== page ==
“I love this little room! Don’t you?”
She made a restless movement.
“I don’t know. Why do you love it?”
“As if you didn’t know!” Their eyes met, his intense and passionate,—hers, less easy to read. “Darling, I have some other news for you. I think you’ll like it—though it’ll separate us for a little.”
And drawing a letter from his pocket, he handed it to her. It was a letter from the American Headquarters, offering him immediate work in the American Intelligence Department at Coblentz.
“Some friends of mine there, seem to have been getting busy about me. You see I know German pretty well.”
And he explained to her that as a boy he had spent a year in Germany before going to Yale. She scarcely listened, so absorbed was she in the official letter.
“When must you go?” she said at last, looking up.
“At the end of next week, I’m afraid.”
“And how long will it be?”
“That I don’t know. But three or four months certainly. It will put off our wedding, dearest, a bit. But you’d like me to go, wouldn’t you? I should be at the hub of things.”
The colour rushed into her cheeks.
“Must you go?”
Her manner amazed him. He had expected that one so ambitious and energetic in her own way of life would have greeted his news with eagerness. The proposal was really a great compliment to him—and a great chance.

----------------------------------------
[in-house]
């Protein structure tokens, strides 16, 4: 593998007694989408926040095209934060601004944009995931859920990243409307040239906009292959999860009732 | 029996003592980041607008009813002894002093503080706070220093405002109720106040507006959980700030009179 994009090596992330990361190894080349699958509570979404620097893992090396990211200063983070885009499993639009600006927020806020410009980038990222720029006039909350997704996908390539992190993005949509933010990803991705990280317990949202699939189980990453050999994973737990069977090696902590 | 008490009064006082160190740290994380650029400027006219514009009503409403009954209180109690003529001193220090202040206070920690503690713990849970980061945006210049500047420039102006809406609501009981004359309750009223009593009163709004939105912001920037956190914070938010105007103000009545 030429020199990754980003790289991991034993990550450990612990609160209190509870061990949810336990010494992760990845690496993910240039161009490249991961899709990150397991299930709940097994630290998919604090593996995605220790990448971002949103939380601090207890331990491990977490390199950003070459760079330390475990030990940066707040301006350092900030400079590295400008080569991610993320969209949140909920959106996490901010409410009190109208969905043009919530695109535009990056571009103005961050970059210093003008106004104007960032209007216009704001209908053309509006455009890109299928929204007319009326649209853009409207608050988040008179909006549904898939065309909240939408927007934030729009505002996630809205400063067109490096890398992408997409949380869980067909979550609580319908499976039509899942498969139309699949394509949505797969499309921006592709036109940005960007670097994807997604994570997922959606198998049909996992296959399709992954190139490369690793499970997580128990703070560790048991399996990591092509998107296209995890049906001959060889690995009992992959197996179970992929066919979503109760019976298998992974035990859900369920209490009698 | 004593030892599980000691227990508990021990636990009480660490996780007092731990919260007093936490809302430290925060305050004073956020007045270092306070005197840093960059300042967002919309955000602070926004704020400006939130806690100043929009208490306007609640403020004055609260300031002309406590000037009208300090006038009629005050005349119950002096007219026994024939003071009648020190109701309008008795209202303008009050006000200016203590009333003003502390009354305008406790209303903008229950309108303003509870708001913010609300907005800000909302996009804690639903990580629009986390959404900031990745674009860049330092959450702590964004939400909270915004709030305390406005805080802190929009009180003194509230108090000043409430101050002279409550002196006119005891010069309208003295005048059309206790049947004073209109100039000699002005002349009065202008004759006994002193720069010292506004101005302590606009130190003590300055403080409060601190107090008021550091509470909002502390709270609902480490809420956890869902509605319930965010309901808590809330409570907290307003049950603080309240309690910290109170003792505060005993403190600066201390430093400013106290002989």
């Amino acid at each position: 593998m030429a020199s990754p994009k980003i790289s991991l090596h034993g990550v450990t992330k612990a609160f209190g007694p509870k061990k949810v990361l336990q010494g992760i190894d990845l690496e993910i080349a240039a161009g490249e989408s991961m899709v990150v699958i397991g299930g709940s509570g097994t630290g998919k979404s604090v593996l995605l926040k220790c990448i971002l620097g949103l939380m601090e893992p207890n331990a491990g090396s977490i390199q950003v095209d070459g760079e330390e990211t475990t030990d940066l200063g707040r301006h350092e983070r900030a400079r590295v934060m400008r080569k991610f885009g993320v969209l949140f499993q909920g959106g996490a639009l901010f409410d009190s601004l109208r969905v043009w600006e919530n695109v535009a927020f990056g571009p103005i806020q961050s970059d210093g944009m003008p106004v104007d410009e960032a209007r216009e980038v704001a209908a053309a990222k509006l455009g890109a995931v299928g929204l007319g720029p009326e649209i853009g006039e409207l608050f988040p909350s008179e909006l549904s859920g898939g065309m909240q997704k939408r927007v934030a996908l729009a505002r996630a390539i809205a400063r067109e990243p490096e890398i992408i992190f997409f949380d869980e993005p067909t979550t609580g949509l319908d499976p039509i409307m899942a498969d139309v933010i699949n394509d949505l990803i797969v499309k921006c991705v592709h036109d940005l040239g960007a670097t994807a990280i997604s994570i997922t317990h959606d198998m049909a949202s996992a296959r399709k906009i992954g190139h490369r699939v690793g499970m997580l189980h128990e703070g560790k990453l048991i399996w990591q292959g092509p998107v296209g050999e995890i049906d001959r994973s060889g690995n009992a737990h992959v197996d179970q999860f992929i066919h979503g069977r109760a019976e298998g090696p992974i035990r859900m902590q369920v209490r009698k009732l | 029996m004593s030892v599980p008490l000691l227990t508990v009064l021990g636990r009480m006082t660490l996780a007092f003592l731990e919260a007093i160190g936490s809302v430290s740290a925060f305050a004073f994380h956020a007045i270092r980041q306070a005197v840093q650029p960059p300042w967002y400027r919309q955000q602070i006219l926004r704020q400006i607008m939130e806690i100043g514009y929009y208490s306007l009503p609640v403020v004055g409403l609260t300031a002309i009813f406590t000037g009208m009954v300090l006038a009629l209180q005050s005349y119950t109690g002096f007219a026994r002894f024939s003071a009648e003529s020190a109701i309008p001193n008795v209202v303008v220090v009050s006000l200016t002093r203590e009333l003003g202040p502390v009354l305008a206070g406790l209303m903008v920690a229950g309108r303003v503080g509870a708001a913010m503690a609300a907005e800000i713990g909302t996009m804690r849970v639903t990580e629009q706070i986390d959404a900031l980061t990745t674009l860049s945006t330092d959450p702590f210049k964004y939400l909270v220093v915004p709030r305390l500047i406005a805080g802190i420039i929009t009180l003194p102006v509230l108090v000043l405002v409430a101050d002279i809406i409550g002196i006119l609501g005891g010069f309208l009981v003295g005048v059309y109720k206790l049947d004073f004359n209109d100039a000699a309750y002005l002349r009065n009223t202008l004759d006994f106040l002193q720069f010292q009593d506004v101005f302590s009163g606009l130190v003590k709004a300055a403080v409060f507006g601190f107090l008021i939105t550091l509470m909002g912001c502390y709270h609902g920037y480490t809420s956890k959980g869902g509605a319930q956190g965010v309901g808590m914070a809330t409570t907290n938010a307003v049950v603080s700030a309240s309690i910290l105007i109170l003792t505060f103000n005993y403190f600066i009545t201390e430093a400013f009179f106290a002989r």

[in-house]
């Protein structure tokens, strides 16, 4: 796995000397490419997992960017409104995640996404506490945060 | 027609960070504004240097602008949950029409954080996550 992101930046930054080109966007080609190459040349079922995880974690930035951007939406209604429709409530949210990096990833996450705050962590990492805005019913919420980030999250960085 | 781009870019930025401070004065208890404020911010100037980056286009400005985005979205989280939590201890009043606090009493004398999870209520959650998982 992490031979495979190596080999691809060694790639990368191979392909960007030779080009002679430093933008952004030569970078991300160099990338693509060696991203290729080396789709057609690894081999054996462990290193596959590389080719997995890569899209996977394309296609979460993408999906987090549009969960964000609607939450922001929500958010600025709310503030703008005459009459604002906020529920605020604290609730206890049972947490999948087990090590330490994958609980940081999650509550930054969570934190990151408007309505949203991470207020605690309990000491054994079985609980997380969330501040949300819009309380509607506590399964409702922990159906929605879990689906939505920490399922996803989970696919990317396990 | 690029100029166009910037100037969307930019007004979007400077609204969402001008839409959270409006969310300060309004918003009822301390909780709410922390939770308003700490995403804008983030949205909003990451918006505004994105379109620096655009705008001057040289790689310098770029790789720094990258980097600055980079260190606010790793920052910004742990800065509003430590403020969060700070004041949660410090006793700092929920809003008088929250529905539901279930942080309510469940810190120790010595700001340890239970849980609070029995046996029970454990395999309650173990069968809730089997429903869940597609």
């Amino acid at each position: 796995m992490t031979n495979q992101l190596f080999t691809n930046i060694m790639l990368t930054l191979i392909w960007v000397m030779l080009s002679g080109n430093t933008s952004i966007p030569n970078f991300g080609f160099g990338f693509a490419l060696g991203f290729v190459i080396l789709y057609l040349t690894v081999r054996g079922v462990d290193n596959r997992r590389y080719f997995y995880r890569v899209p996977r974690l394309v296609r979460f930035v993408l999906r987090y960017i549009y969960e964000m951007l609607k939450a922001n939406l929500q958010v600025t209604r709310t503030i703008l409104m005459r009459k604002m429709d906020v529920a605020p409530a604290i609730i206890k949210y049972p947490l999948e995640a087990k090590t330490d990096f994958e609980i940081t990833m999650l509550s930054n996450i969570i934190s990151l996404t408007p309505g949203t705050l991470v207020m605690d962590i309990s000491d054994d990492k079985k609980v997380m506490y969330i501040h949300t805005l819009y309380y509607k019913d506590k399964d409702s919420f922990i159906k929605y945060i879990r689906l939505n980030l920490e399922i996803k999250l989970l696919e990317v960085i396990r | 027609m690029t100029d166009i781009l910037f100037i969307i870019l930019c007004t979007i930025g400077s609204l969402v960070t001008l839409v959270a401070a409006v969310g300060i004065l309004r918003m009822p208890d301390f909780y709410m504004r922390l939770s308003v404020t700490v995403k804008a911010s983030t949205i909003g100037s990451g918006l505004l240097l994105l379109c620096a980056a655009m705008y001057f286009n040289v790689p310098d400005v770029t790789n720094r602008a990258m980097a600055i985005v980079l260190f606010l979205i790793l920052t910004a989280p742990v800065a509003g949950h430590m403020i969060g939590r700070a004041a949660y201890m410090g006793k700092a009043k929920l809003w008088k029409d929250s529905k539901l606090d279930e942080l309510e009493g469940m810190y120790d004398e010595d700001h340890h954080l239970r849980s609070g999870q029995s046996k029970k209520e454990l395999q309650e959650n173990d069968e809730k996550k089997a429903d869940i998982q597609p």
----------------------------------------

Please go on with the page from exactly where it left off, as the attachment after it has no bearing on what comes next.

“I don’t see how I could refuse it,” he said with an altered countenance. “Indeed—I don’t think I could.”
She dropped her face into her hands, and stared into the fire. In some trouble of mind, he knelt down beside her, and put his arm round her.
“I’ll write every day. It won’t be long, darling.”
She shook her head, and he felt a shudder run through her.
“It’s silly of me—I don’t know why—but—I’m just afraid—”
“Afraid of what?”
She smiled at him tremulously—but he saw the tears in her eyes.
“I told you—I can’t always help it. I’m a fool, I suppose—but—”
Then she threw her arms round his neck—murmuring in his ear: “You’ll have time to think—when you’re away from me—that it was a great pity—you ever asked me.”
He kissed and scolded her, till she smiled again. Afterwards she made a strong effort to discuss the thing reasonably. Of course he must go—it would be a great opening—a great experience. And they would have all the more time to consider their own affairs. But all the evening afterwards he felt in some strange way that he had struck her a blow from which she was trying in vain to rally. Was it all the effect of her suffering at that brute’s hands—aided by the emotion and strain of the recent scenes between herself and him?
As for her, when she turned back from the gate where she had bid him good-bye, she saw Janet in the doorway waiting for her almost with a sense of exasperation. She had not yet said one word to Janet. That plunge was all to take!